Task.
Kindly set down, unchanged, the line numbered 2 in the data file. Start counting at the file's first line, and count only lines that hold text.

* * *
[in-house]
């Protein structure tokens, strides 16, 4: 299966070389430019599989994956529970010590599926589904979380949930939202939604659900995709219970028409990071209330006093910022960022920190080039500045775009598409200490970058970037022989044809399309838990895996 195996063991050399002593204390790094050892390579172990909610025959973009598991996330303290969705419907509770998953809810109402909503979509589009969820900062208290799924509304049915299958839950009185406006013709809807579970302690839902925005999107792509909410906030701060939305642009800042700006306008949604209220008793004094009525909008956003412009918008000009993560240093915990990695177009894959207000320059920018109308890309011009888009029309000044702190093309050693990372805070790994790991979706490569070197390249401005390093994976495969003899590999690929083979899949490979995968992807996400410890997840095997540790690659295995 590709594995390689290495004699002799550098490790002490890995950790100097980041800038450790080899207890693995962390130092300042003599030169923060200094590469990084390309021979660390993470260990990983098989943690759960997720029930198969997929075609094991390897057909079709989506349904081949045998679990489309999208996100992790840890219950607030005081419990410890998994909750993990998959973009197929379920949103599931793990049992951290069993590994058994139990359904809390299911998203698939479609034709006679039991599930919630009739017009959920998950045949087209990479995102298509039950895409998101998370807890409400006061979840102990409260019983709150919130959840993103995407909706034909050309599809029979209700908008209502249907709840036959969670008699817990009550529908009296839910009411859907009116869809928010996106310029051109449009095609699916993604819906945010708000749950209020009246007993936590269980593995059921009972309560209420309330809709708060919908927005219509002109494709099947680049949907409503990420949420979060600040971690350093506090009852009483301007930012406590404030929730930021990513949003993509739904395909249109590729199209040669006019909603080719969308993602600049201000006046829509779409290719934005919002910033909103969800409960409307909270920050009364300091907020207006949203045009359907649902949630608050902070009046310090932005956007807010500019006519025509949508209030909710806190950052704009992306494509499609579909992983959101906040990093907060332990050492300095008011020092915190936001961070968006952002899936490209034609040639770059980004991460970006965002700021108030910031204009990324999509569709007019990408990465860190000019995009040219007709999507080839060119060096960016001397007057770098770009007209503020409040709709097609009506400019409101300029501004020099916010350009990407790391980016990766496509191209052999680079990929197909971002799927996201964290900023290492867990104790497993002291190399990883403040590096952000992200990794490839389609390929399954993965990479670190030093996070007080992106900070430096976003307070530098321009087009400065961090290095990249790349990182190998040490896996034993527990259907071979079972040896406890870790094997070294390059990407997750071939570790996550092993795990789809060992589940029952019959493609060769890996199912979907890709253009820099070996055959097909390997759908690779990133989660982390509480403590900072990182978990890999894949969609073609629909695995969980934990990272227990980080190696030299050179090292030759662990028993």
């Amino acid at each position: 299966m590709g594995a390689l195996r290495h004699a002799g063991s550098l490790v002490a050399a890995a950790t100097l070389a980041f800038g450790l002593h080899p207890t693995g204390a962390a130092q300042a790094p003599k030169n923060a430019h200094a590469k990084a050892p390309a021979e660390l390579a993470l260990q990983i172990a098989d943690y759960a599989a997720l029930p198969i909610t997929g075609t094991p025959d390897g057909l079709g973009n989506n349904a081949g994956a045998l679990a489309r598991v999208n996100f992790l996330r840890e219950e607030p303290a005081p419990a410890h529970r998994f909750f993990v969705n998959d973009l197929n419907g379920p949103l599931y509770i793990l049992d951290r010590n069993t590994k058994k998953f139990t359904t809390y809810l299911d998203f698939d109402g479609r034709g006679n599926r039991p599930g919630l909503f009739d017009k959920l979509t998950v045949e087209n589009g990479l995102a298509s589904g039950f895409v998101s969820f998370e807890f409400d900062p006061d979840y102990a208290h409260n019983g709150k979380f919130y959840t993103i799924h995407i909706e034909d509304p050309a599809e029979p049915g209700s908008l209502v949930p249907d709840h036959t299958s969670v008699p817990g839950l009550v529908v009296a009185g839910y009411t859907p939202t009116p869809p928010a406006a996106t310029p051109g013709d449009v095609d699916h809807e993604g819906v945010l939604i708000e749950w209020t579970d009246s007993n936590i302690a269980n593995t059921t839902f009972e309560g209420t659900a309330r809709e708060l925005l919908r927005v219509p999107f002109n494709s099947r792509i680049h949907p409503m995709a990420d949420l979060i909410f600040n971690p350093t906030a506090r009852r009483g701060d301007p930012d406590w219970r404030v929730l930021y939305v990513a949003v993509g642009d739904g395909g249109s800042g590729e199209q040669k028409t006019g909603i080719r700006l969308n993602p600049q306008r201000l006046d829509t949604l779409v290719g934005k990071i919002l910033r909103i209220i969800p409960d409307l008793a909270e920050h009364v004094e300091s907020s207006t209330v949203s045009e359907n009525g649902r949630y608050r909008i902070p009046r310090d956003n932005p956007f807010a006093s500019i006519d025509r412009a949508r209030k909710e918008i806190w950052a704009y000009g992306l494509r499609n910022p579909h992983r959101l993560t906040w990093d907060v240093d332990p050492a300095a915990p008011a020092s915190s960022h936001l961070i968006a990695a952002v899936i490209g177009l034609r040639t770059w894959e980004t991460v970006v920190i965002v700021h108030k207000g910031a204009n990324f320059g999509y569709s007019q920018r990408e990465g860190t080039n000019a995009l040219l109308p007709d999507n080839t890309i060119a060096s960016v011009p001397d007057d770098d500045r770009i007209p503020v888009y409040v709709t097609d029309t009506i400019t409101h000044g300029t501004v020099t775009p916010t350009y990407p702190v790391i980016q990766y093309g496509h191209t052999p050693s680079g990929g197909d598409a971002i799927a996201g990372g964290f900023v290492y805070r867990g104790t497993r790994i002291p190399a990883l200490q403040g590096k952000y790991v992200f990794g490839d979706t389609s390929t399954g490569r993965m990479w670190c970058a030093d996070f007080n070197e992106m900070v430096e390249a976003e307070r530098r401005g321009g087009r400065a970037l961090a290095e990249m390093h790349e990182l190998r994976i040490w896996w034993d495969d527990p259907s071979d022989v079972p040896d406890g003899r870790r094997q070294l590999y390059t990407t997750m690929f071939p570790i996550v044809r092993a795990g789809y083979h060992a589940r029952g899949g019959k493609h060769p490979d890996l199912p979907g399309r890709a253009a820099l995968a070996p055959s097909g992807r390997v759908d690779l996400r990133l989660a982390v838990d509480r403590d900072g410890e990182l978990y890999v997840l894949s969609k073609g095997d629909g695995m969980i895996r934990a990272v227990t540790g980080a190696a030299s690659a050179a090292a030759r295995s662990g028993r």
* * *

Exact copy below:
């Protein structure tokens, strides 16, 4: 299966070389430019599989994956529970010590599926589904979380949930939202939604659900995709219970028409990071209330006093910022960022920190080039500045775009598409200490970058970037022989044809399309838990895996 195996063991050399002593204390790094050892390579172990909610025959973009598991996330303290969705419907509770998953809810109402909503979509589009969820900062208290799924509304049915299958839950009185406006013709809807579970302690839902925005999107792509909410906030701060939305642009800042700006306008949604209220008793004094009525909008956003412009918008000009993560240093915990990695177009894959207000320059920018109308890309011009888009029309000044702190093309050693990372805070790994790991979706490569070197390249401005390093994976495969003899590999690929083979899949490979995968992807996400410890997840095997540790690659295995 590709594995390689290495004699002799550098490790002490890995950790100097980041800038450790080899207890693995962390130092300042003599030169923060200094590469990084390309021979660390993470260990990983098989943690759960997720029930198969997929075609094991390897057909079709989506349904081949045998679990489309999208996100992790840890219950607030005081419990410890998994909750993990998959973009197929379920949103599931793990049992951290069993590994058994139990359904809390299911998203698939479609034709006679039991599930919630009739017009959920998950045949087209990479995102298509039950895409998101998370807890409400006061979840102990409260019983709150919130959840993103995407909706034909050309599809029979209700908008209502249907709840036959969670008699817990009550529908009296839910009411859907009116869809928010996106310029051109449009095609699916993604819906945010708000749950209020009246007993936590269980593995059921009972309560209420309330809709708060919908927005219509002109494709099947680049949907409503990420949420979060600040971690350093506090009852009483301007930012406590404030929730930021990513949003993509739904395909249109590729199209040669006019909603080719969308993602600049201000006046829509779409290719934005919002910033909103969800409960409307909270920050009364300091907020207006949203045009359907649902949630608050902070009046310090932005956007807010500019006519025509949508209030909710806190950052704009992306494509499609579909992983959101906040990093907060332990050492300095008011020092915190936001961070968006952002899936490209034609040639770059980004991460970006965002700021108030910031204009990324999509569709007019990408990465860190000019995009040219007709999507080839060119060096960016001397007057770098770009007209503020409040709709097609009506400019409101300029501004020099916010350009990407790391980016990766496509191209052999680079990929197909971002799927996201964290900023290492867990104790497993002291190399990883403040590096952000992200990794490839389609390929399954993965990479670190030093996070007080992106900070430096976003307070530098321009087009400065961090290095990249790349990182190998040490896996034993527990259907071979079972040896406890870790094997070294390059990407997750071939570790996550092993795990789809060992589940029952019959493609060769890996199912979907890709253009820099070996055959097909390997759908690779990133989660982390509480403590900072990182978990890999894949969609073609629909695995969980934990990272227990980080190696030299050179090292030759662990028993």